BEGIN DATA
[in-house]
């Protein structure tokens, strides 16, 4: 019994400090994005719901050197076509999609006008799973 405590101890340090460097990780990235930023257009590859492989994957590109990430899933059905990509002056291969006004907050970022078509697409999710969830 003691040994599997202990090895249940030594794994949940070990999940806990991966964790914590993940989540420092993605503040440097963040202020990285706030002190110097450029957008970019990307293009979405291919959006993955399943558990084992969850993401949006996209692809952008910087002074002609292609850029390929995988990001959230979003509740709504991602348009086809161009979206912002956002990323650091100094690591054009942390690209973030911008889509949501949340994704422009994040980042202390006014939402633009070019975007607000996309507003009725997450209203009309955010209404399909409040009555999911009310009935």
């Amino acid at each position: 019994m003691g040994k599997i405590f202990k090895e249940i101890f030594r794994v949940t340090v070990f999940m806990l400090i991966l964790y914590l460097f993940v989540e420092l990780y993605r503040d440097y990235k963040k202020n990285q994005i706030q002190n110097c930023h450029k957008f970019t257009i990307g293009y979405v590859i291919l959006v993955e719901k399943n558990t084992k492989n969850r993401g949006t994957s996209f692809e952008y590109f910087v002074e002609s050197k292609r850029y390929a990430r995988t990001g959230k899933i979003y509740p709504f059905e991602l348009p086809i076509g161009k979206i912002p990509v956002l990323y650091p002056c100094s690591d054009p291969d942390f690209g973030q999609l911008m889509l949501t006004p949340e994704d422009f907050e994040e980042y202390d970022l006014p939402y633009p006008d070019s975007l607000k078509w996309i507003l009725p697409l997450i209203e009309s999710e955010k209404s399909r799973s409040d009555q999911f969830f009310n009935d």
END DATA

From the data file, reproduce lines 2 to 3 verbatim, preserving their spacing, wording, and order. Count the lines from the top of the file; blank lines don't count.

């Protein structure tokens, strides 16, 4: 019994400090994005719901050197076509999609006008799973 405590101890340090460097990780990235930023257009590859492989994957590109990430899933059905990509002056291969006004907050970022078509697409999710969830 003691040994599997202990090895249940030594794994949940070990999940806990991966964790914590993940989540420092993605503040440097963040202020990285706030002190110097450029957008970019990307293009979405291919959006993955399943558990084992969850993401949006996209692809952008910087002074002609292609850029390929995988990001959230979003509740709504991602348009086809161009979206912002956002990323650091100094690591054009942390690209973030911008889509949501949340994704422009994040980042202390006014939402633009070019975007607000996309507003009725997450209203009309955010209404399909409040009555999911009310009935």
């Amino acid at each position: 019994m003691g040994k599997i405590f202990k090895e249940i101890f030594r794994v949940t340090v070990f999940m806990l400090i991966l964790y914590l460097f993940v989540e420092l990780y993605r503040d440097y990235k963040k202020n990285q994005i706030q002190n110097c930023h450029k957008f970019t257009i990307g293009y979405v590859i291919l959006v993955e719901k399943n558990t084992k492989n969850r993401g949006t994957s996209f692809e952008y590109f910087v002074e002609s050197k292609r850029y390929a990430r995988t990001g959230k899933i979003y509740p709504f059905e991602l348009p086809i076509g161009k979206i912002p990509v956002l990323y650091p002056c100094s690591d054009p291969d942390f690209g973030q999609l911008m889509l949501t006004p949340e994704d422009f907050e994040e980042y202390d970022l006014p939402y633009p006008d070019s975007l607000k078509w996309i507003l009725p697409l997450i209203e009309s999710e955010k209404s399909r799973s409040d009555q999911f969830f009310n009935d």